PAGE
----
The base price for the IS in Canada is $42,950, $39,050 in the US.
The IS gets a serious facelift for 2021, one of the most comprehensive ever.
These latest updates to the third-generation help position the IS where it belongs.
Being as heavily invested in the car world as I am, I often get emotional about new models, changes, and decisions made by automakers. One such instance where I got upset was just over 15 years ago when Lexus re-invented the IS and turned it into an old person’s car from the agile and responsive sports sedan it had been.
The only fun I ever had with the second-generation IS was when I tried out the cheat code to fully deactivate the 2006 IS’ stability control. The era’s IS F made lovely noises and introduced the funky stacked tailpipes but an engaging competitor to the E90 BMW M3 it was not. The third-generation IS launched for the 2014 model year and we’re still in it now…
The new 2014 IS was an attempt by Lexus to visually return to the product’s sportier roots. Immediately, it seemed clear that powertrain missteps were taken, and the follow-up 2017 facelift was once more done for little more than styling, to attempt to please.
But now, something’s happened. Skin-deep though most of the changes may be for 2021, both inside and out, somehow the clothes are making the “man.” The message delivered by Lexus is the same as always: “The bold new exterior styling of the 2021 IS not only aims for a provocative design but its athletic silhouette is also meant to signify the agile changes…” Frankly, this may apply to an F Sport-trimmed version, but I find the revised IS’ fuller shape to be more upscale and premium. Although still trying to seem like an aggressive car, there’s lots of work done to the body lines, much of it subtle. This is why I feel as though the IS is now a posher vehicle.
The tested IS 300 AWD included the Ultra Luxury package, a better suited ensemble to the somewhat pretentious F Sport groups. The former includes beautiful multi-spoke 19-inch wheels and a number of features that once more serve to elevate the IS’ standing. The main improvement to the IS’ cabin is the introduction of an actual touchscreen.
Previously, Lexus forced users to access the screen via the horrendous remote touch system but that’s now in the past. The new 8-inch screen has been moved 80mm closer to the driver and is now touch-sensitive. The Ultra Luxury package throws in a lovely and upscale 10.3-inch display. Nearly everything else in the cabin is unchanged from the 2020 model year vehicle.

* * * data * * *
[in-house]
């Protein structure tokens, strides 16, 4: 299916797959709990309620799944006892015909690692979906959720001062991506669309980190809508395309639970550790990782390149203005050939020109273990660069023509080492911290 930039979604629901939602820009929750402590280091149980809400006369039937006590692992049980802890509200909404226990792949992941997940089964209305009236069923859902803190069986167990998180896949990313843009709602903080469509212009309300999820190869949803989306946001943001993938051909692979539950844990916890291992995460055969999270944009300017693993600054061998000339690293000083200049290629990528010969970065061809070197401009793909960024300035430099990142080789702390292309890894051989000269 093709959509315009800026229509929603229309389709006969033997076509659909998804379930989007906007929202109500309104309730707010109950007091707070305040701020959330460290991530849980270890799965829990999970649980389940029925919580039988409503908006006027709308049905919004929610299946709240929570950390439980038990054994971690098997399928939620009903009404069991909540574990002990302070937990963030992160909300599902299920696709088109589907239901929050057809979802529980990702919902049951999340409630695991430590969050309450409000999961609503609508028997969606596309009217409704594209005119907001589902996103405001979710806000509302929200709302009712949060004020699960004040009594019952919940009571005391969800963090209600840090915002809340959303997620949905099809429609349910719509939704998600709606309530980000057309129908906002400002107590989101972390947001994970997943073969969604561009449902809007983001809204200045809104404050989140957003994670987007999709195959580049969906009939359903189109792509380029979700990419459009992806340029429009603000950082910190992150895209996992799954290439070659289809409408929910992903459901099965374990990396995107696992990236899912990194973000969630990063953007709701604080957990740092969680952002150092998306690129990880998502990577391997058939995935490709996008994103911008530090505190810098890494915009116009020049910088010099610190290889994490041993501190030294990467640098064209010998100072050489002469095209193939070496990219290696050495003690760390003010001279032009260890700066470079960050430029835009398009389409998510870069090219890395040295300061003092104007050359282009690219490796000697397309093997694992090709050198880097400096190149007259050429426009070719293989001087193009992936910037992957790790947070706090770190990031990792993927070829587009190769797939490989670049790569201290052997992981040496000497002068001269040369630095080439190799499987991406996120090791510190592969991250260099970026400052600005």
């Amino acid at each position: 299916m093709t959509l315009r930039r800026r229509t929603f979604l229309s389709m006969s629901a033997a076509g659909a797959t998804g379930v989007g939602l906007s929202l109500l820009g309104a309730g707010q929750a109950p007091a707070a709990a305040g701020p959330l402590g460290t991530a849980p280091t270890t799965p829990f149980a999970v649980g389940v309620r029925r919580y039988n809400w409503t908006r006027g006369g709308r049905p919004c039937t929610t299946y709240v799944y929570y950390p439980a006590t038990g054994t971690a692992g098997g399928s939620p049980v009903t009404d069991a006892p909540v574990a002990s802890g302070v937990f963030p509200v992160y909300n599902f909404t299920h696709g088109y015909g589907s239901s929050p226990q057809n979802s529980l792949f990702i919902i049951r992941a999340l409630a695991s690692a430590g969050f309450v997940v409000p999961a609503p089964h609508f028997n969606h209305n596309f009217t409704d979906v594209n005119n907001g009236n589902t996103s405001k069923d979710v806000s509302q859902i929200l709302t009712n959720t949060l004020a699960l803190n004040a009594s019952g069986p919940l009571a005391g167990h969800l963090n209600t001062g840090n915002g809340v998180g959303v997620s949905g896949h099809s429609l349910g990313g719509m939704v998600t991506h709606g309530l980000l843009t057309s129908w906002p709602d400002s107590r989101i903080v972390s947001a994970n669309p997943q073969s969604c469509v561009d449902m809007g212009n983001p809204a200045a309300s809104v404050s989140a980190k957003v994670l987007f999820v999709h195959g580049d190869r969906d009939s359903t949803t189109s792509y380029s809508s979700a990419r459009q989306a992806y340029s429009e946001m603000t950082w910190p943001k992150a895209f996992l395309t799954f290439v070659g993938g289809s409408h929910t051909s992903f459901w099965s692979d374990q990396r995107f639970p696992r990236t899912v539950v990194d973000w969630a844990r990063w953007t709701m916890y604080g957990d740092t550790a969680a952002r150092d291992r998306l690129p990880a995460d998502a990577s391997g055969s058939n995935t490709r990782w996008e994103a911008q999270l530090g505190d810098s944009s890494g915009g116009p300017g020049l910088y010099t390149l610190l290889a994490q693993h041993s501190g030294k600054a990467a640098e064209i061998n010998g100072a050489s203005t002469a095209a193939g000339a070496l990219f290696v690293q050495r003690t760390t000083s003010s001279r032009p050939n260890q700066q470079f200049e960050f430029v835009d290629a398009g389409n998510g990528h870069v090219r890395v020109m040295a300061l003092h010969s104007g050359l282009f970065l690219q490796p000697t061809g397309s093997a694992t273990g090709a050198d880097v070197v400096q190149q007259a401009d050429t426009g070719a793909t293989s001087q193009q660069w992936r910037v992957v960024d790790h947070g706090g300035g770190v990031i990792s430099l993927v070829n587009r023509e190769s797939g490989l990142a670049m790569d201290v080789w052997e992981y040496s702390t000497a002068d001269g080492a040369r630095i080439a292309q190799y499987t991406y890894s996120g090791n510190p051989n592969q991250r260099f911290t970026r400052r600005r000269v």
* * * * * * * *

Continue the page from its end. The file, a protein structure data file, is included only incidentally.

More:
Impressively refined driver
Lexus boasts that the 2021 Lexus IS was tuned in part on the newly developed Shimoyama track in Japan. The resulting decision to increase body rigidity to reduce noise, vibration, and harshness is the most important change brought to the IS for 2021.
This clear improvement is what transforms the Lexus IS from an acceptable luxury sedan to a premium and refined luxury sedan. More comfortable, quieter, and more enjoyable to drive, the 2021 IS has now left the Q50 in the dust and, from a luxury perspective, is now on par or better than the Germans – praise indeed. Steering and braking power may not be as sharp as the Audi A4 or BMW 3 Series but that’s hardly a criticism.
Another that I cannot truly criticize is the IS’ powertrains which are unchanged from 2020. The IS 300 RWD carries on with the turbocharged 2.0-litre 4-cylinder engine while the IS 350 AWD still features the 311-horsepower version of the 3.5-litre V6. The in-between and popular trim is the IS 300 AWD that retains the 3.5-litre V6’s service albeit detuned. With 260 horsepower and 236 lb.-ft. of torque, it sounds as potent and revs as smoothly as the 350. Trouble is that it feels choked which is why I spent all but the entire week driving in ECO mode.
Other than that final point, the new 2021 Lexus IS comes across as more of an evolution than a simple update of the third-generation IS. With this in mind, and considering the IS’ asking price, there’s plenty of good baked into the car. With the exception of the 2021 Audi A4 which retails for a few hundred dollars less than the IS 300 AWD, the latter is a bargain compared to the Mercedes-Benz C-Class and BMW 3 Series.
The structural updates bode well for the upcoming IS 500 with Lexus’ superb 5.0-litre V8 – this one will put the S4, AMG C 43, and M340i to shame. For the first time in 15 years, I’m excited about the Lexus IS.